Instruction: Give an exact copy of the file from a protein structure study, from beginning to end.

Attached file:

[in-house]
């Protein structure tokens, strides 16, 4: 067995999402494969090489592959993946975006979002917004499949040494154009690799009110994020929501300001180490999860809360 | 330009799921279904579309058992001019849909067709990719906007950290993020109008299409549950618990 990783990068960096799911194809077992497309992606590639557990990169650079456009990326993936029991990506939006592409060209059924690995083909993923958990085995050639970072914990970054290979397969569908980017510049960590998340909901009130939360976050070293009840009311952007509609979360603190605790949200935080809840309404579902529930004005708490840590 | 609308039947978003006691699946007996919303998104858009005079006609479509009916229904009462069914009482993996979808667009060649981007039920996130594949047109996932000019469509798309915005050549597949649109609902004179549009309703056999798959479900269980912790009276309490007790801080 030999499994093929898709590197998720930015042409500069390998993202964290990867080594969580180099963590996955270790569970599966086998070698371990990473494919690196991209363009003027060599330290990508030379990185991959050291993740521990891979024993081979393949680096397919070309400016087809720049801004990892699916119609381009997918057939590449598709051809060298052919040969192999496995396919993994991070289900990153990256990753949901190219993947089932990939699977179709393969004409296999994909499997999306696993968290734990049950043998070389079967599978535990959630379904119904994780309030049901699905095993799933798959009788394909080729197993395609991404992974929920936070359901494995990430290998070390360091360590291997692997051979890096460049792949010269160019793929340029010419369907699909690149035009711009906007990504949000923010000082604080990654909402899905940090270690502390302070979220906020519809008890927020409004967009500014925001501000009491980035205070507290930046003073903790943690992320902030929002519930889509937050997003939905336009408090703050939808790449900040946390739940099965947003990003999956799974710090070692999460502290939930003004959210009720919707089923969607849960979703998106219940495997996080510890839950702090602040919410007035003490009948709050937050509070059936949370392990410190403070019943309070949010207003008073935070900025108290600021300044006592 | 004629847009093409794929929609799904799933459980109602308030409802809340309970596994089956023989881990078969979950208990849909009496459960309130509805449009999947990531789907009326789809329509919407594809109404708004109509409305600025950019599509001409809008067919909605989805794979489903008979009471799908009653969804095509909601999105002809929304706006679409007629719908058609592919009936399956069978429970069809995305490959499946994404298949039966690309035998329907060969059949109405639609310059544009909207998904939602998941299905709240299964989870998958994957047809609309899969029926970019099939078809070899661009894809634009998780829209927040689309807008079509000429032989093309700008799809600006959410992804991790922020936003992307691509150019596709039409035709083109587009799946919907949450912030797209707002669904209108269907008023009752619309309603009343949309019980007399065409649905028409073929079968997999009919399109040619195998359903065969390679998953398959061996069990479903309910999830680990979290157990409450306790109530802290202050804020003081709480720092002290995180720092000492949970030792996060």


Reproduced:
[in-house]
């Protein structure tokens, strides 16, 4: 067995999402494969090489592959993946975006979002917004499949040494154009690799009110994020929501300001180490999860809360 | 330009799921279904579309058992001019849909067709990719906007950290993020109008299409549950618990 990783990068960096799911194809077992497309992606590639557990990169650079456009990326993936029991990506939006592409060209059924690995083909993923958990085995050639970072914990970054290979397969569908980017510049960590998340909901009130939360976050070293009840009311952007509609979360603190605790949200935080809840309404579902529930004005708490840590 | 609308039947978003006691699946007996919303998104858009005079006609479509009916229904009462069914009482993996979808667009060649981007039920996130594949047109996932000019469509798309915005050549597949649109609902004179549009309703056999798959479900269980912790009276309490007790801080 030999499994093929898709590197998720930015042409500069390998993202964290990867080594969580180099963590996955270790569970599966086998070698371990990473494919690196991209363009003027060599330290990508030379990185991959050291993740521990891979024993081979393949680096397919070309400016087809720049801004990892699916119609381009997918057939590449598709051809060298052919040969192999496995396919993994991070289900990153990256990753949901190219993947089932990939699977179709393969004409296999994909499997999306696993968290734990049950043998070389079967599978535990959630379904119904994780309030049901699905095993799933798959009788394909080729197993395609991404992974929920936070359901494995990430290998070390360091360590291997692997051979890096460049792949010269160019793929340029010419369907699909690149035009711009906007990504949000923010000082604080990654909402899905940090270690502390302070979220906020519809008890927020409004967009500014925001501000009491980035205070507290930046003073903790943690992320902030929002519930889509937050997003939905336009408090703050939808790449900040946390739940099965947003990003999956799974710090070692999460502290939930003004959210009720919707089923969607849960979703998106219940495997996080510890839950702090602040919410007035003490009948709050937050509070059936949370392990410190403070019943309070949010207003008073935070900025108290600021300044006592 | 004629847009093409794929929609799904799933459980109602308030409802809340309970596994089956023989881990078969979950208990849909009496459960309130509805449009999947990531789907009326789809329509919407594809109404708004109509409305600025950019599509001409809008067919909605989805794979489903008979009471799908009653969804095509909601999105002809929304706006679409007629719908058609592919009936399956069978429970069809995305490959499946994404298949039966690309035998329907060969059949109405639609310059544009909207998904939602998941299905709240299964989870998958994957047809609309899969029926970019099939078809070899661009894809634009998780829209927040689309807008079509000429032989093309700008799809600006959410992804991790922020936003992307691509150019596709039409035709083109587009799946919907949450912030797209707002669904209108269907008023009752619309309603009343949309019980007399065409649905028409073929079968997999009919399109040619195998359903065969390679998953398959061996069990479903309910999830680990979290157990409450306790109530802290202050804020003081709480720092002290995180720092000492949970030792996060």